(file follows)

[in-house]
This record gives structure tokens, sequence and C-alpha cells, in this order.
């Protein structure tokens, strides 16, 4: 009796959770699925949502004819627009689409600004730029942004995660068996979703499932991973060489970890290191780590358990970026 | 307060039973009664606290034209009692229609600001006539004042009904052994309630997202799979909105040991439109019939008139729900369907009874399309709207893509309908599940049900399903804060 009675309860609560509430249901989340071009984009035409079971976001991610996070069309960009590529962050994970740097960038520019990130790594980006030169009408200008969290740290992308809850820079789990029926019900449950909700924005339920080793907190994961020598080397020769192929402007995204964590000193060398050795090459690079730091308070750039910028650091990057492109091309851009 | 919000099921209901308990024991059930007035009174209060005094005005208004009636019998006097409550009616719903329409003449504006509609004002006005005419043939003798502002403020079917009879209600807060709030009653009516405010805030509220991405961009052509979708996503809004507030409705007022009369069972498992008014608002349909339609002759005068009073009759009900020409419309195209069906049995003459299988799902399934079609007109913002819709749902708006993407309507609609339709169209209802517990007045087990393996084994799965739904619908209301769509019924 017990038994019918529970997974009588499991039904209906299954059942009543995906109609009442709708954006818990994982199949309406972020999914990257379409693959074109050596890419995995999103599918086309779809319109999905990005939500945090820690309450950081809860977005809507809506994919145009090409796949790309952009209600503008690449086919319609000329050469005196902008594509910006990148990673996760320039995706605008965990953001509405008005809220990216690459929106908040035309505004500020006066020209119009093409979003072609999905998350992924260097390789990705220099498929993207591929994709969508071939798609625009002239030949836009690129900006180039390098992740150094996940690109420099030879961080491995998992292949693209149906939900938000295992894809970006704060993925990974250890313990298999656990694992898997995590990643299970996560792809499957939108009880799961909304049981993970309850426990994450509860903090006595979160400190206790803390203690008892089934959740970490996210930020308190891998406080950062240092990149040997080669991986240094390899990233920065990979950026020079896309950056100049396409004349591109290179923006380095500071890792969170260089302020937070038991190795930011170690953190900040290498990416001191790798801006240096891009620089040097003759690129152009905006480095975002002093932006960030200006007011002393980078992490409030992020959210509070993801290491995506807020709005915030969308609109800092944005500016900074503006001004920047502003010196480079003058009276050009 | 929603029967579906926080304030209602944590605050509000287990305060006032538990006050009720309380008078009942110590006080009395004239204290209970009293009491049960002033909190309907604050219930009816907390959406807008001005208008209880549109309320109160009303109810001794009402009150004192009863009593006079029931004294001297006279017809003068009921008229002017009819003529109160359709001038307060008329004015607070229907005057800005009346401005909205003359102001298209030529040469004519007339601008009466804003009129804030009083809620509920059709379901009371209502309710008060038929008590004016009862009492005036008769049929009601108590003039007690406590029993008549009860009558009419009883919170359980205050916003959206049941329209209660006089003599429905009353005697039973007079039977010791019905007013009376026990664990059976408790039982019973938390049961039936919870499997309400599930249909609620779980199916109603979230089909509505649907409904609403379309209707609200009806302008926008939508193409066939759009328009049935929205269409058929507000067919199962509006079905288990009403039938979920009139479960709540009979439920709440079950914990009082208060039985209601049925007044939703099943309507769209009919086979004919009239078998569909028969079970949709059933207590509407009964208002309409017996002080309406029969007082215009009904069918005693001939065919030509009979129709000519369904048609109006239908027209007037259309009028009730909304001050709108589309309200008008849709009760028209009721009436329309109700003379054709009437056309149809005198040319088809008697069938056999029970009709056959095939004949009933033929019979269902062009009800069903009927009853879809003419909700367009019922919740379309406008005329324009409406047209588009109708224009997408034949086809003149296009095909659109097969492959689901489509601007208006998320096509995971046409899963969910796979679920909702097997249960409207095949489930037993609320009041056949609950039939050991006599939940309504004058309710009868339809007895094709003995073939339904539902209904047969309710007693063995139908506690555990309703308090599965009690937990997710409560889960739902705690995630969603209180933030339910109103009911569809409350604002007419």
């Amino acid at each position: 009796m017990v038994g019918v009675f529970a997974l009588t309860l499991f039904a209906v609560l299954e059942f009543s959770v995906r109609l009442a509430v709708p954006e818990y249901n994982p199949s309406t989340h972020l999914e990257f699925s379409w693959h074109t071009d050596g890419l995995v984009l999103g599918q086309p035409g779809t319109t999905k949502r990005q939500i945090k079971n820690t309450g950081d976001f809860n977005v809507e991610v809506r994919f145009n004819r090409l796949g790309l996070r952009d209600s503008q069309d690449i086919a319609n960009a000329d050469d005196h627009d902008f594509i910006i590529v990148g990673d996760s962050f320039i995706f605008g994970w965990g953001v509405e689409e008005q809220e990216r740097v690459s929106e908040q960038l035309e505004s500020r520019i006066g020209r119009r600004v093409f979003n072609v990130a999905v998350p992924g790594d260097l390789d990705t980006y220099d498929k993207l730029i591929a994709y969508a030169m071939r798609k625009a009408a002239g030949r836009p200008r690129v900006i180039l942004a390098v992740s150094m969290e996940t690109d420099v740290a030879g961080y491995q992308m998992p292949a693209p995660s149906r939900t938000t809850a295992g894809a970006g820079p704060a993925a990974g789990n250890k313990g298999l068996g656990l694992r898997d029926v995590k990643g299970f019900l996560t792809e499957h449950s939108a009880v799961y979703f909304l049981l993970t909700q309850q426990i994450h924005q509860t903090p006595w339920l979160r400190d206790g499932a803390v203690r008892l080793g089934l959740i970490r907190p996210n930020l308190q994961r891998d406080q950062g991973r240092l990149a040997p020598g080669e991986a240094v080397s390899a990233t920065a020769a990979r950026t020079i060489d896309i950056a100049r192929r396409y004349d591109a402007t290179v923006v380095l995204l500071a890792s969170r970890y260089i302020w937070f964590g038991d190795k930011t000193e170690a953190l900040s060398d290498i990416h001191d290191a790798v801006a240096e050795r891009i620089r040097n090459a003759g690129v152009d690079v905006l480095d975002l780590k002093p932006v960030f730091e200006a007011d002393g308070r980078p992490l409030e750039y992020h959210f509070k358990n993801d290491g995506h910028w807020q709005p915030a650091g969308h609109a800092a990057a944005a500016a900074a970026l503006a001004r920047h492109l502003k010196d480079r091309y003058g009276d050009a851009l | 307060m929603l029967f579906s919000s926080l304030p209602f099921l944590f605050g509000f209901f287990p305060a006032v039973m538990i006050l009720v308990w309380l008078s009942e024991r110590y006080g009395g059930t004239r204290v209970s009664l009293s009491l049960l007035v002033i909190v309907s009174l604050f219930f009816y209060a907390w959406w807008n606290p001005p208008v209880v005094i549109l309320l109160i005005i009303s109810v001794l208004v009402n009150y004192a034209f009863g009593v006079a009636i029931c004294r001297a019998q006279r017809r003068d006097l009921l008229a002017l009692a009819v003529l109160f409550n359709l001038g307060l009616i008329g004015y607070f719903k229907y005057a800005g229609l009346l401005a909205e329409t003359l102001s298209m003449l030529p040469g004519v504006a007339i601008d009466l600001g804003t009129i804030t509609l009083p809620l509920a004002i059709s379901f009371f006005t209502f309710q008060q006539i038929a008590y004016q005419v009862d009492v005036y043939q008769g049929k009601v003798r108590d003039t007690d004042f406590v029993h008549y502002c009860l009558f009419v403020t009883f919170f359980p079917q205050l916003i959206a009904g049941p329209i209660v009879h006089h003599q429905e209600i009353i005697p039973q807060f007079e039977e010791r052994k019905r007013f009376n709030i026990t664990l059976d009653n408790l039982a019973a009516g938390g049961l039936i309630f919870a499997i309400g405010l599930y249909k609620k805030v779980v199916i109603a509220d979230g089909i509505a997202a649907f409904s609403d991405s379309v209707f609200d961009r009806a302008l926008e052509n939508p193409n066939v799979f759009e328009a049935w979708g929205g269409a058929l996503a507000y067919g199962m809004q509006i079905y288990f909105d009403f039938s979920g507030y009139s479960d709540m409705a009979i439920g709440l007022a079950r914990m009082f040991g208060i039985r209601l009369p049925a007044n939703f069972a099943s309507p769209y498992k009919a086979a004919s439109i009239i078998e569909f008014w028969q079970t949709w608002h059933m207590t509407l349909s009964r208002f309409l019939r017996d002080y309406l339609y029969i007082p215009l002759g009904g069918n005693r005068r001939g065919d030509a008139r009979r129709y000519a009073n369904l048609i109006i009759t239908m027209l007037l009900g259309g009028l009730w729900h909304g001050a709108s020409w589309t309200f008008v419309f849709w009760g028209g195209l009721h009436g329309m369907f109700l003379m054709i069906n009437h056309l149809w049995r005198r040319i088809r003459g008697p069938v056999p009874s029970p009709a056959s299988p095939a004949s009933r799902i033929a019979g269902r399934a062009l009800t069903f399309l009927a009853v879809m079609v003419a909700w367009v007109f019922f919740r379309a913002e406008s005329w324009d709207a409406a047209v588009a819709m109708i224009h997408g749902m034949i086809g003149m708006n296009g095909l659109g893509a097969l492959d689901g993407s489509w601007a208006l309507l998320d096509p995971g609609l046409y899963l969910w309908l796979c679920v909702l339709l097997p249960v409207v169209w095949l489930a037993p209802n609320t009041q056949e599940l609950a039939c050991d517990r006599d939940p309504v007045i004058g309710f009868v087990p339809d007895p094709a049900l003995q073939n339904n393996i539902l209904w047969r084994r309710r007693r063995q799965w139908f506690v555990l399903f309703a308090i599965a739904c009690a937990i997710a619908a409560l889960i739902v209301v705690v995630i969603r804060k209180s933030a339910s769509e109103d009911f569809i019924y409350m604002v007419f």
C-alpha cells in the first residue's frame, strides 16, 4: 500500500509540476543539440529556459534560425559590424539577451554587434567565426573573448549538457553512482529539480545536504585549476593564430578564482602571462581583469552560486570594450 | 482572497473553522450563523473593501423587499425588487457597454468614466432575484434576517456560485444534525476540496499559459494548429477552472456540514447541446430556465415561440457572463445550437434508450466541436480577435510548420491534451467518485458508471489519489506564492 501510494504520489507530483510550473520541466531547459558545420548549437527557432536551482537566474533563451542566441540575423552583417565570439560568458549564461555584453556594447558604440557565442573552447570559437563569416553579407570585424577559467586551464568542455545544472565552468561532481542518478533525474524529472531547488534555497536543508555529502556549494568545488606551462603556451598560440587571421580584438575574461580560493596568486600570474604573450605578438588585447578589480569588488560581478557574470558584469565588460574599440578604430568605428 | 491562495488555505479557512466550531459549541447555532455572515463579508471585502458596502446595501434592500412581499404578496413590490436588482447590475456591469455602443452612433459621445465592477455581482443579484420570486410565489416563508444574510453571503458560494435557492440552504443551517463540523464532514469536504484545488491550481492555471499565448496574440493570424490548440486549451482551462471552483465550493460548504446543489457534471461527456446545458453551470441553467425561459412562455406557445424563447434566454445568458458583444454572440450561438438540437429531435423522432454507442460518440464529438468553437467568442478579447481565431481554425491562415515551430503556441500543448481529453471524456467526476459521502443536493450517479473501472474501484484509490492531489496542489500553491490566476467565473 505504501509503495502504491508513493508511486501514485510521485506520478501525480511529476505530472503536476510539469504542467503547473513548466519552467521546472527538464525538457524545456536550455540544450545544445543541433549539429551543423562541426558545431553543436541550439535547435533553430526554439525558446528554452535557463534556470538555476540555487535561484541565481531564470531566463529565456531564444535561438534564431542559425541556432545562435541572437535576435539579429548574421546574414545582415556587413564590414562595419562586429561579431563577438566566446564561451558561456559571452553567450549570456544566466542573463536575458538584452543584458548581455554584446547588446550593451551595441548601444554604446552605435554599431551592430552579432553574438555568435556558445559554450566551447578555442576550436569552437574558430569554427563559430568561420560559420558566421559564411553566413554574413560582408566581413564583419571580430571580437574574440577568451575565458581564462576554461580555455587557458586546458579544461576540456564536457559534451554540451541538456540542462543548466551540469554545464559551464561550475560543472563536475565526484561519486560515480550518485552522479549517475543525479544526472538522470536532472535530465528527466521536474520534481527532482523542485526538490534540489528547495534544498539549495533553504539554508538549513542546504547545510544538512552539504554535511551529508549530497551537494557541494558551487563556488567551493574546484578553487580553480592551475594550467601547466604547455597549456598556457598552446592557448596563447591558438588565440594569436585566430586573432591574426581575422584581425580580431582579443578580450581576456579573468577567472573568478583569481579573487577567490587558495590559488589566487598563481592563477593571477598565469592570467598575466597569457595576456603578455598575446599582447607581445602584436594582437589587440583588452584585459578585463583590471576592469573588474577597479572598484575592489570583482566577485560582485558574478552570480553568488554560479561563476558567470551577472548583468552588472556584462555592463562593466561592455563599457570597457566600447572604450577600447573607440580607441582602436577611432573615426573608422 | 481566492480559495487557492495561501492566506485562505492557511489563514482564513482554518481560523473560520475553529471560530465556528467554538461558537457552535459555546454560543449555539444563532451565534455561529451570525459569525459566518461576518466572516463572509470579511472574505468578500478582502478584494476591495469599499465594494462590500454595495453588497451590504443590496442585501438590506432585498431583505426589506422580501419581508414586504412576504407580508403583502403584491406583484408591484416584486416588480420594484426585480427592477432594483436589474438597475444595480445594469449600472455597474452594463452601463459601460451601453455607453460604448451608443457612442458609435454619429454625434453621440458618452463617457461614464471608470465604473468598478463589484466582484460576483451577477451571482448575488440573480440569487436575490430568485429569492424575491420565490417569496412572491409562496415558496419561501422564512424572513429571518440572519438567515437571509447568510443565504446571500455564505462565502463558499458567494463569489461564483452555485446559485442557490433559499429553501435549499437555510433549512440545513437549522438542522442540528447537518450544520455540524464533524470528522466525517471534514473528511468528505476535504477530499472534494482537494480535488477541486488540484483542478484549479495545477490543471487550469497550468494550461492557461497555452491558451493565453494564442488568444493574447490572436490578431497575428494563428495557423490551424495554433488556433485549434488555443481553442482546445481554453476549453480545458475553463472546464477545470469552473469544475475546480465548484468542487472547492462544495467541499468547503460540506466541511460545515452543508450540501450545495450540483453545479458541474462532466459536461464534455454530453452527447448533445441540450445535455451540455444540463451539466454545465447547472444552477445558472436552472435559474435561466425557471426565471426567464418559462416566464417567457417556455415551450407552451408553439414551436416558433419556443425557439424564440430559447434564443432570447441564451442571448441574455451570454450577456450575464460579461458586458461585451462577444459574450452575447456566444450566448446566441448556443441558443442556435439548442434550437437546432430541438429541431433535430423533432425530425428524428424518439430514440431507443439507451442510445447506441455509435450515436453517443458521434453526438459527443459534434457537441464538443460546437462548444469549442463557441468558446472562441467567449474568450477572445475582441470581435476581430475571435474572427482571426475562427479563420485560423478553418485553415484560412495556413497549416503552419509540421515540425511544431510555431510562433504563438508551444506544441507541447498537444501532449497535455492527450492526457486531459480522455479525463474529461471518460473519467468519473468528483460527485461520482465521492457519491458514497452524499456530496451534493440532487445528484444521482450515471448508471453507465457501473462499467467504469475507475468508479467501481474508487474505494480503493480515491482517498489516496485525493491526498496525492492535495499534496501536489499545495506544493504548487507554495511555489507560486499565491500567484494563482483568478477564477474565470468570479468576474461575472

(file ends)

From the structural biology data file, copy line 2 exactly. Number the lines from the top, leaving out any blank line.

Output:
This record gives structure tokens, sequence and C-alpha cells, in this order.